Defensive coordinator Steve Wilks:
"Good morning. A very disappointing loss last week. When you look at the opportunities that we have had the latter part of this season to try and stay in this hunt, it is disappointing how we came out and responded. Just looked flat. I really put a lot of that back on me from the standpoint of getting these guys prepared and ready to play. I have to do a much better job No. 1 of putting these guys in position to be successful. When we are in position, we have to make sure that we finish and execute. We did not make enough plays the previous week. We found ourselves being able to get off the field on third down and in the red zone hold our opponent to field goals. That was the exact difference this past week. A lot of credit to them. They did a tremendous job and just really outplaying us. We talked about a few things. We evaluated the tape, made some corrections and pinpointed some things that we needed to correct and moving forward. We have to make sure that we are ready this week. We are going to see pretty much schematically the same offense with what we had last week in some of the things they do with the zone read."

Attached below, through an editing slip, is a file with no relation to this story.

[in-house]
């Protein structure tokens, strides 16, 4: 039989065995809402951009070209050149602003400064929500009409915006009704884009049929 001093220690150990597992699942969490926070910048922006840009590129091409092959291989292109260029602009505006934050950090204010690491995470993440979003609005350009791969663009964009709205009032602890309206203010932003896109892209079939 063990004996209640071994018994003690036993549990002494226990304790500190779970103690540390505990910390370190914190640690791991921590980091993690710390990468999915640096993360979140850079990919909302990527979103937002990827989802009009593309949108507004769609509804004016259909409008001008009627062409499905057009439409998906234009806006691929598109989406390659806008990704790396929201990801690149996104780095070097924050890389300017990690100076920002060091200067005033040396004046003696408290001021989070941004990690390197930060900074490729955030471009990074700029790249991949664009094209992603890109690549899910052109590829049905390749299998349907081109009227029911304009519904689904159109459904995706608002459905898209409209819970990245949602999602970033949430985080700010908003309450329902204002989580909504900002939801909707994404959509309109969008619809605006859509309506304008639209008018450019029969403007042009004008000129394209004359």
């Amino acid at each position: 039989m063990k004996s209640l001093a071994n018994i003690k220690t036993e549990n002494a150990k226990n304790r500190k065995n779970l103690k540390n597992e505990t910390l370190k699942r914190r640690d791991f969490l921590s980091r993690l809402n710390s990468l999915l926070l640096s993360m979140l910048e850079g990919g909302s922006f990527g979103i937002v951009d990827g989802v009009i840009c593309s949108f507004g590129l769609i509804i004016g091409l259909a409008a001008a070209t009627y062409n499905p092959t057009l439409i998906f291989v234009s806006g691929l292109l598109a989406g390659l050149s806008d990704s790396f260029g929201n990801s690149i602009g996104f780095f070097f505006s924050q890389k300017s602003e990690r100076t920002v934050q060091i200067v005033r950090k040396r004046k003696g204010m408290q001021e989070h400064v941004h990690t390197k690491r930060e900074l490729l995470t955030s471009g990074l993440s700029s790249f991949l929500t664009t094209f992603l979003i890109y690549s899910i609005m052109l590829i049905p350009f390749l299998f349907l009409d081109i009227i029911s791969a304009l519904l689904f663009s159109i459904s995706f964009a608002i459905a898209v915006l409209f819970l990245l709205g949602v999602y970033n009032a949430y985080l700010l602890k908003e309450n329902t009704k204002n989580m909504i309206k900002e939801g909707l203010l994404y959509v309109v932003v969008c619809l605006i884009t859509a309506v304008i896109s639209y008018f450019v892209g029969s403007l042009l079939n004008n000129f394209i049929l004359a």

On how to uplift the Browns defense after a tough loss:
"It is short-term memory in this league. You have to get ready for the next one. Win or lose, you have to prepare yourself as professions. That starts with us as coaches to be able to get these guys back. That has been our approach and really trying to have a solid gameplan in trying to detail the things that we need to once again to put these guys in position to be successful."
On if there is a clear explanation for why the defense came out flat last week: